Candida auris is increasingly reported as a cause of fungemia and invasive candidiasis worldwide. In this study, we evaluated C. auris bloodstream infections which mainly occurred in immunocompetent patients (n = 18), and only five patients were immunocompromised. Our patients were exposed to long-term broad-spectrum antibiotics, to medical procedures including central venous and urinary catheters, major abdominal surgeries, and long-term stay in ICUs. In this study, clinical presentation was non-specific, and it was difficult to differentiate between other types of systemic infections in most cases. Candida auris infections are usually diagnosed by laboratory tests such as culture of blood or other body fluids. Most common symptoms are fever and chills that do not improve with antibiotic treatment. Risk factors are similar to previous studies [7,13,17,18,19,20]. Rudramurthy et al. [21] studied fungemia caused by C. auris including 74 patients from 19 ICUs in India. The authors reported that C. auris infection was associated mainly with longer ICU stay, excessive antifungal exposure and respiratory infection, but there was no association with the presence of CVC. Other potential risk factors such as smoking, high blood pressure and diabetes are generally associated with ICU admission, but it is unclear if they are specific for C. auris candidemia. Factors that have led to the emergence and rapid spread of C. auris in hospitals in Oman are not well established. We believe that one patient who came from India had a CVC already colonized with C. auris and might have spread the infection in the ICU. This patient went to India for treatment following a C5-6 level fracture, had been treated at an ICU in India, received multiple course of antibiotics for a hospital acquired pneumonia, and returned to Oman for further treatment. He was directly admitted to the Royal Hospital with a CVC in situ from which a blood culture became positive for yeasts. In addition, risk assessment for C. auris was not included in the institutional screening protocol during this period, and this might have caused evidence of an epidemiological link in our clinical setting to be missed. Candida auris has the ability to colonize skin, mucosal tissues, nasal cavities, dry and moist surfaces, floors, sinks and beds [22,23,24,25]. In the healthcare setting, it is believed that moist surfaces allow C. auris to colonize and spread in hospital environments more than dry surfaces. Similar observations were made with bacteria such as methicillin-resistant Staphylococcus aureus (MRSA) and carbapenem-resistant Enterobacteriaceae (CRE) [22]. In this study, only mycological resistance was investigated to see if the fungus is able to grow in the presence of antifungal drugs that would otherwise kill them or limit their growth in vitro, but clinical resistance was not investigated. All isolates were sensitive to all tested echinocandins (anidulafungin and micafungin) since they exhibited MICs of ≤4 mg/L at 24 h.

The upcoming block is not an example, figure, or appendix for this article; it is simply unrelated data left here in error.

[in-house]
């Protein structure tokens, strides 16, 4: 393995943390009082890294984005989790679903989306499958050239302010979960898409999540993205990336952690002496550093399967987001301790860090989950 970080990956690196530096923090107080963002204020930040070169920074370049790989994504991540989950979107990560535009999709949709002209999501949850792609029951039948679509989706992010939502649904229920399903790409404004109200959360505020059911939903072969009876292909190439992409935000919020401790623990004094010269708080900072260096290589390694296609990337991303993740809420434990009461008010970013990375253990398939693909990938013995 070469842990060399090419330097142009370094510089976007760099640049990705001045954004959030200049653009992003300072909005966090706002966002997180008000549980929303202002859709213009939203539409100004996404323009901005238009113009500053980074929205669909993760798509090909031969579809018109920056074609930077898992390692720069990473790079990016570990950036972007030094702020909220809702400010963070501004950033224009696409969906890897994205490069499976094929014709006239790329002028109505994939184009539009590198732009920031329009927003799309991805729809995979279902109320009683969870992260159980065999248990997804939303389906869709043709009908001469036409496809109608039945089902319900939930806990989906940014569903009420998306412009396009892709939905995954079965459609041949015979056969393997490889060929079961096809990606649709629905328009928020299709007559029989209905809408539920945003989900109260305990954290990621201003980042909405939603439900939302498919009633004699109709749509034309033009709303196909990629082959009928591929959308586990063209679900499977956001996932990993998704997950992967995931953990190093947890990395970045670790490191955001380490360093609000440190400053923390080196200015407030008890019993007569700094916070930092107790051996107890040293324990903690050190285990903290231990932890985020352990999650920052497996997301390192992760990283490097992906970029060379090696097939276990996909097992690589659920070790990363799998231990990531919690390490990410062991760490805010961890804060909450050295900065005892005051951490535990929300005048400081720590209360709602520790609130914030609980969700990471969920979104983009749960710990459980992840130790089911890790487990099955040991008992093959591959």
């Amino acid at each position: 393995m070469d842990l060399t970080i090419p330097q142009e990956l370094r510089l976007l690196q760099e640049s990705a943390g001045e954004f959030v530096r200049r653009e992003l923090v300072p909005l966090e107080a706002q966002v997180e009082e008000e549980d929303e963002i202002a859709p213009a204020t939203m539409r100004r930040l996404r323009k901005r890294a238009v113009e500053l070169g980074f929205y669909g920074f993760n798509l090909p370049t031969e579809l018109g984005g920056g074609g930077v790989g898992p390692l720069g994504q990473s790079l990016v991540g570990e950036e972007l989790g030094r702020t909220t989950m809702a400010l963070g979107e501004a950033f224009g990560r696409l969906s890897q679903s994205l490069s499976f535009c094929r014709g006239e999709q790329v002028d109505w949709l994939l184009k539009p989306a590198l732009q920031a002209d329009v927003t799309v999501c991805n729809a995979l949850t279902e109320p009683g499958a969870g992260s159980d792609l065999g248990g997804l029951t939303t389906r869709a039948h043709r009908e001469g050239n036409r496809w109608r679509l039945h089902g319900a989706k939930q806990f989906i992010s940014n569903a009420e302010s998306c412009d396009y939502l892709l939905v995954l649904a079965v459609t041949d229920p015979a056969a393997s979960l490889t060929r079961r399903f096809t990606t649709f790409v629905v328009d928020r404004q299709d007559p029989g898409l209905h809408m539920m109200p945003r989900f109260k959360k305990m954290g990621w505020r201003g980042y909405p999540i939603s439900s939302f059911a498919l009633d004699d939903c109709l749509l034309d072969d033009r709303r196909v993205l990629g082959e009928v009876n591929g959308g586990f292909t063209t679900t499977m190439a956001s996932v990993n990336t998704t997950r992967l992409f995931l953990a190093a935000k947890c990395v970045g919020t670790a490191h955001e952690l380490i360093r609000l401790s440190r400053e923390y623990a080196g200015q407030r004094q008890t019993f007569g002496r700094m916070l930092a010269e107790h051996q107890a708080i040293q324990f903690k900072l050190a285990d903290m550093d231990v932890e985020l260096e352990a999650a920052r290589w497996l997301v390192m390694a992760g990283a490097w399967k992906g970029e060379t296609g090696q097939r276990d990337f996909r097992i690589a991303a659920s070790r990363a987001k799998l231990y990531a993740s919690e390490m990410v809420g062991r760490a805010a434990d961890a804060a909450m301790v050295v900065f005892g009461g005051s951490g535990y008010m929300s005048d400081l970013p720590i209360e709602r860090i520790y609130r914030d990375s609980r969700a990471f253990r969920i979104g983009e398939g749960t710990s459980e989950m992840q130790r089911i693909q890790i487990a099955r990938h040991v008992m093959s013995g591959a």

As reported previously and shown again in the current study, C. auris fungemia is seen more often in older adults (n = 21) than in children (n = 2) [12,26,27]. Apparently, male patients accounted for a higher proportion than females in this series from Oman. A similar observation was made in a meta-analysis of 742 C. auris isolates from 16 countries, mainly from India (n ≥ 243), USA (n ≥ 232) and UK (n ≥ 103) during the period 2013–2017. Most isolates were from males (64%) and mostly from blood (67%) [27,28,29]. The reasons behind this difference between sexes are not known yet in C. auris infections [29]. However, C. auris case differences between sexes might be country-specific and local health practices might also play a role in the higher male rates recorded per country.
The 30-day crude mortality rate of C. auris infection in general has been variable in different geographical regions and found to range between 0% and 72% [12,23,30]. In our study, out of the 23 infected patients 9 died (39.1%) and 14 (60.9%) recovered. Mortality in this report was within the international mortality record for C. auris. In comparison, a recent Kenyan study with 21 C. auris patients reported a crude mortality rate of 29% [31], whereas in another study from USA, 41 C. auris patients were included in a worldwide collection of C. auris isolates, and this study reported a crude mortality rate of 59% [32]. In contrast, the crude mortality rate (39.1%) is lower than our previously published outbreak, with a rate of 53.1% [12]. Few studies on C. auris candidemia have been conducted in the Middle East [33,34,35], and it was reported that the crude mortality rate was about 60% [33]. The high mortality rate could be due to several reasons such as the presence of comorbidities, diagnostic delays and the resistant nature of the pathogen [29]. Furthermore, in our study, neutropenia was observed only in one pediatric patient.